Estate administration can refer to a trust administration, probate administration, or both if probate proceedings are required and the decedent had at least one trust that owns assets. In turn, probate administrations can be abbreviated if certain legal requirements are met (see Summary Administration). Trustees and Personal Representatives of probate estates are fiduciaries. A fiduciary has the power and obligation to act on behalf of another, is in a position of trust, and must act in good faith and honesty. Florida law and/or the relevant legal instruments such as a Trust or Will govern the duties of a fiduciary. A Trustee administers the Trust and the Personal Representative administers the probate estate.
Typically, a trust administration can be conducted without court involvement especially if there isn’t a parallel probate administration involved or if there are enough assets in the decedent’s probate estate to pay the expenses and liabilities of the estate. The court will always oversee probate and abbreviated probate proceedings. If there is no litigation, probate proceedings should not last longer than 12 months. However, a trust administration can last much longer or be much shorter depending on the terms of the Trust.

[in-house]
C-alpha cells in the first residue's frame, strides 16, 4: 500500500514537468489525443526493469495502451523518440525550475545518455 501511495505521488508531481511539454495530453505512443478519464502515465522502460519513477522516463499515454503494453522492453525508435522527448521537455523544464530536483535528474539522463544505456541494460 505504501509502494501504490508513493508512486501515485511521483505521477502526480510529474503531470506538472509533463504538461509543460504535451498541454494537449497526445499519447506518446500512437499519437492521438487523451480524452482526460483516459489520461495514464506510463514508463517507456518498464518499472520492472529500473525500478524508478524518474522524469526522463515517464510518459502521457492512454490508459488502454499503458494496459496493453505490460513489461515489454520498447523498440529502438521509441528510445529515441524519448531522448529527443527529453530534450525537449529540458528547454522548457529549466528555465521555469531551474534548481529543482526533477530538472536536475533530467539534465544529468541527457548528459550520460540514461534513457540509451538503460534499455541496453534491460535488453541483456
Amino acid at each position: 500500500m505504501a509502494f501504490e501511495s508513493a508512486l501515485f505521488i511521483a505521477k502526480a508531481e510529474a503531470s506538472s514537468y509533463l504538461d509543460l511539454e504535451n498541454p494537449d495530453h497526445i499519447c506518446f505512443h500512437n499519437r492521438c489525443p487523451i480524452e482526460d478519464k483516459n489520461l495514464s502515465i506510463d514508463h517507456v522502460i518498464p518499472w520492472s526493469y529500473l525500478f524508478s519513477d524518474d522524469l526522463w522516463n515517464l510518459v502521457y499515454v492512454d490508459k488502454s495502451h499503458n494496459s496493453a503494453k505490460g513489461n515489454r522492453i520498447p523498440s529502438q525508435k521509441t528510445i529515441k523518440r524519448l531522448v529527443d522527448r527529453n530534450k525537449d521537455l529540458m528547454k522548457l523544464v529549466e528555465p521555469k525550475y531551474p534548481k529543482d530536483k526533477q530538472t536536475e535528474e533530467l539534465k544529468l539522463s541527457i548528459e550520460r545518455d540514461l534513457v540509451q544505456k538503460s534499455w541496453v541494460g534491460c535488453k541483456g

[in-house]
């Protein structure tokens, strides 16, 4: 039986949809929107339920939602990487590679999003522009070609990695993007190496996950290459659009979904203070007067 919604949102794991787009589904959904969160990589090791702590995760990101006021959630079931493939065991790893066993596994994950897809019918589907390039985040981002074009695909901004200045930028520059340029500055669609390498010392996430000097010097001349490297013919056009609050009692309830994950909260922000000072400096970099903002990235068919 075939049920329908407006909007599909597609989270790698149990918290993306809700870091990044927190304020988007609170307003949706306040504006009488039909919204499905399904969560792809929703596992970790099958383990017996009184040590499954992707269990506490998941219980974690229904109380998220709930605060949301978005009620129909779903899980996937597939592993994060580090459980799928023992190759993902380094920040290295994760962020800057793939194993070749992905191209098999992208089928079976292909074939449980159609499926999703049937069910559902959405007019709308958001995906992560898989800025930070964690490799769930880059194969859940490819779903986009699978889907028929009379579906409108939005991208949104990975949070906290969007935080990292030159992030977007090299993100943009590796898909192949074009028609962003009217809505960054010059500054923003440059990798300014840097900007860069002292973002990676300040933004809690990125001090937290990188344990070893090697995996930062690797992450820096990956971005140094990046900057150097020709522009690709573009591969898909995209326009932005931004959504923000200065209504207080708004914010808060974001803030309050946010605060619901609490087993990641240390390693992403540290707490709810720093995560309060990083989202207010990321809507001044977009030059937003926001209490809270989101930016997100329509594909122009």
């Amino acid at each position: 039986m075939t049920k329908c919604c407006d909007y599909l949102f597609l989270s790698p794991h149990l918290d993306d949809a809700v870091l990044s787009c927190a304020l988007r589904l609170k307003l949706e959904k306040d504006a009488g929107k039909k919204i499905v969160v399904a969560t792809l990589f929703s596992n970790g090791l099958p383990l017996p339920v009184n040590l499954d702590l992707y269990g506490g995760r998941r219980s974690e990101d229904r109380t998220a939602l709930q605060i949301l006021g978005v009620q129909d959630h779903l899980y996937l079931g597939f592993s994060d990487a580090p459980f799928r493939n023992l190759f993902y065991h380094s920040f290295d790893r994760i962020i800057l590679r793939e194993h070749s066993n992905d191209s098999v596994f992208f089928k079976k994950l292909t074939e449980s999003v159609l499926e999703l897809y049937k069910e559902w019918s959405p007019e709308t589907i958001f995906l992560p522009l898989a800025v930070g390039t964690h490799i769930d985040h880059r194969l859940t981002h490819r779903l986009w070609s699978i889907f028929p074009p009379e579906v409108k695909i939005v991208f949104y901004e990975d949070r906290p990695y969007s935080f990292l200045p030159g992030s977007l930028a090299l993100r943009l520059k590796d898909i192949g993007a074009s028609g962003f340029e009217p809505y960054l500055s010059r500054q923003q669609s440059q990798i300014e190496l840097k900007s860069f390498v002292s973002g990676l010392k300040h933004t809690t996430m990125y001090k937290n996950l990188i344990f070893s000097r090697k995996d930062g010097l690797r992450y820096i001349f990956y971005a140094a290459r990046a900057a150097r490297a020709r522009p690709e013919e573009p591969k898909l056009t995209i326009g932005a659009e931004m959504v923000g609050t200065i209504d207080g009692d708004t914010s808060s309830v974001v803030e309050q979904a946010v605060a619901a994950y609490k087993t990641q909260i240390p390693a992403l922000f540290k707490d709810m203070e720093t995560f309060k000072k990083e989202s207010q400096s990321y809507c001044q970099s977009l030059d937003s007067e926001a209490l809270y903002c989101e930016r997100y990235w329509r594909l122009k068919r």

Both trust and probate administrations are concerned with the distribution of assets. Assets owned by a Trust are distributed according to the terms of the Trust and in accordance with Florida law. Assets that are subject to probate are distributed according to the terms of the Will and in accordance with Florida law. If probate is necessary and there is no Will, then Florida’s intestacy statutes provide the framework for how distributions from the decedent’s probate estate are to be made to heirs.
Throughout this website, I try to provide a brief introduction and overview of the probate process (see Steps in a Probate Administration) and some of the duties of the personal representative. It is intended to serve as a guide and is by no means exhaustive or a substitute for legal advice as such advice cannot be rendered in the absence of knowledge of the facts and the circumstances concerning your situation.